Senior political science major and English minor Luke Smith is working with Pennsylvania’s Department of Drug and Alcohol Programs (DDAP) during a 15-week internship sponsored by the Pennsylvania State System of Higher Education (PASSHE).
Smith’s internship is part of The Harrisburg Internship Semester (THIS). He is one of nine PASSHE students from select universities are given the opportunity to work at the state government level and earn a full semester’s worth of credits.
Participants will attend academic seminars during the semester and will complete an individualized research project.
Smith is being moved around the department’s three bureaus. The first bureau is the Bureau of Administration and Program Support. It involves fiscal management, clerical and administration services and data collection and analysis.
The second bureau is the Bureau of Quality Assurance for Prevention and Treatment. This bureau ensures that drug and alcohol programs throughout the state are operating according to protocol.
The third bureau is the Bureau of Treatment, Prevention, and Intervention. It works with county authorities by giving them tools to prevent, treat and intervene in alcohol, drug or gambling addictions.
Smith will work in all of the bureaus, but he is currently helping with policy work and research.
“I am working on a PowerPoint for DDAP Secretary Jen Smith about other commonly abused substances in Pennsylvania besides opioids,” Smith said. “I am also beginning a research project on telemedicine, which is a fairly new phenomenon in the medical field where doctors and other healthcare service providers are utilizing things like webcams to have appointments with patients anywhere around the world. I am looking into the pros and cons of the system.”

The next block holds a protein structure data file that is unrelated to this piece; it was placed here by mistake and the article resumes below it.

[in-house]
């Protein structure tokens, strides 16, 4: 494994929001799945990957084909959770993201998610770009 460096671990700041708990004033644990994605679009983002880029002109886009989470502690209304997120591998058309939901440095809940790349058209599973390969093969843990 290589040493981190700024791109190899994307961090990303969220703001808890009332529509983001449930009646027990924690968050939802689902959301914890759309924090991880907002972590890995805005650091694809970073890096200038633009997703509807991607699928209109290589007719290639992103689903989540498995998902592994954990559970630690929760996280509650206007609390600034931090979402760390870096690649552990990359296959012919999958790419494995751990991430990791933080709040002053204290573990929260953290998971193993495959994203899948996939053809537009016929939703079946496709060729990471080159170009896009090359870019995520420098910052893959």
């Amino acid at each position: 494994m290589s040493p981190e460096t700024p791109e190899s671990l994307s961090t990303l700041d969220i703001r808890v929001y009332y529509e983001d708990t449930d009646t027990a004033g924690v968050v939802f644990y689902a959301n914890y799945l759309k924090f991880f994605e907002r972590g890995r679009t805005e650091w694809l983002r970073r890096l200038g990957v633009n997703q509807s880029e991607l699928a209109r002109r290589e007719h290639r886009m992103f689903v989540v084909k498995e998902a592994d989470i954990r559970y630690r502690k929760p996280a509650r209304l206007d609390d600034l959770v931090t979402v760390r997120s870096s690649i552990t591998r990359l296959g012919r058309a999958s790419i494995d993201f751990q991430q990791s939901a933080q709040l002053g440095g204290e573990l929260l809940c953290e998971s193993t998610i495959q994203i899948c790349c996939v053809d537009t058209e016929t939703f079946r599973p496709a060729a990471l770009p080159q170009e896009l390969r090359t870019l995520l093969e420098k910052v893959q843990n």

Smith learned about the internship from his adviser, political science professor Sara Grove. He did not realize how important THIS was until he found out several Capitol employees were former THIS interns.
Originally, Smith got into the program to decide what to do after his undergraduate studies — whether he wanted to go to graduate school or join the workforce. THIS is giving him an opportunity to try a state job while still in college.
“The more time I spend there and the more stories I hear about people’s struggles with addiction, the more I want to use my position at DDAP to do something that helps someone. We have a lot of money from the federal government to deal with the problem, and I find it inspiring how much support our mission gets from the community,” Smith said.
THIS program began in 1989 and more than 600 students in the state system have participated so far. These students work with state agencies, offices of the governor, the speaker of the House of Representatives and the attorney general.